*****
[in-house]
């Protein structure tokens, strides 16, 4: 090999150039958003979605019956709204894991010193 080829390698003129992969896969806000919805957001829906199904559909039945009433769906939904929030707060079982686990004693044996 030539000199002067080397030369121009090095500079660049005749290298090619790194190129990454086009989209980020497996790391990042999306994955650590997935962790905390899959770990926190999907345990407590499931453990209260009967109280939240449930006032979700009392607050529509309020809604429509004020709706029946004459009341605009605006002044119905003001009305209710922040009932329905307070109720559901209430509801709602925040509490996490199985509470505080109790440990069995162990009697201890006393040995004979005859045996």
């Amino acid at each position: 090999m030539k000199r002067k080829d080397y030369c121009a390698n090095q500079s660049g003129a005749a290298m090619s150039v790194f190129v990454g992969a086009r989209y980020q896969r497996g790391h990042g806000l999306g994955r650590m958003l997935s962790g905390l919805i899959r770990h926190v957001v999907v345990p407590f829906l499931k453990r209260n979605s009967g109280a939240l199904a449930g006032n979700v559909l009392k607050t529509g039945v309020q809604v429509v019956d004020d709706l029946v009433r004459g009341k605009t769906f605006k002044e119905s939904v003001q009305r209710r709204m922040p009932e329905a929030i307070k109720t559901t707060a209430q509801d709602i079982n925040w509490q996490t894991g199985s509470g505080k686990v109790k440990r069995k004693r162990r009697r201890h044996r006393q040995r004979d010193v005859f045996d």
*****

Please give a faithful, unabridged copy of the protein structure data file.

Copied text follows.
[in-house]
């Protein structure tokens, strides 16, 4: 090999150039958003979605019956709204894991010193 080829390698003129992969896969806000919805957001829906199904559909039945009433769906939904929030707060079982686990004693044996 030539000199002067080397030369121009090095500079660049005749290298090619790194190129990454086009989209980020497996790391990042999306994955650590997935962790905390899959770990926190999907345990407590499931453990209260009967109280939240449930006032979700009392607050529509309020809604429509004020709706029946004459009341605009605006002044119905003001009305209710922040009932329905307070109720559901209430509801709602925040509490996490199985509470505080109790440990069995162990009697201890006393040995004979005859045996």
């Amino acid at each position: 090999m030539k000199r002067k080829d080397y030369c121009a390698n090095q500079s660049g003129a005749a290298m090619s150039v790194f190129v990454g992969a086009r989209y980020q896969r497996g790391h990042g806000l999306g994955r650590m958003l997935s962790g905390l919805i899959r770990h926190v957001v999907v345990p407590f829906l499931k453990r209260n979605s009967g109280a939240l199904a449930g006032n979700v559909l009392k607050t529509g039945v309020q809604v429509v019956d004020d709706l029946v009433r004459g009341k605009t769906f605006k002044e119905s939904v003001q009305r209710r709204m922040p009932e329905a929030i307070k109720t559901t707060a209430q509801d709602i079982n925040w509490q996490t894991g199985s509470g505080k686990v109790k440990r069995k004693r162990r009697r201890h044996r006393q040995r004979d010193v005859f045996d």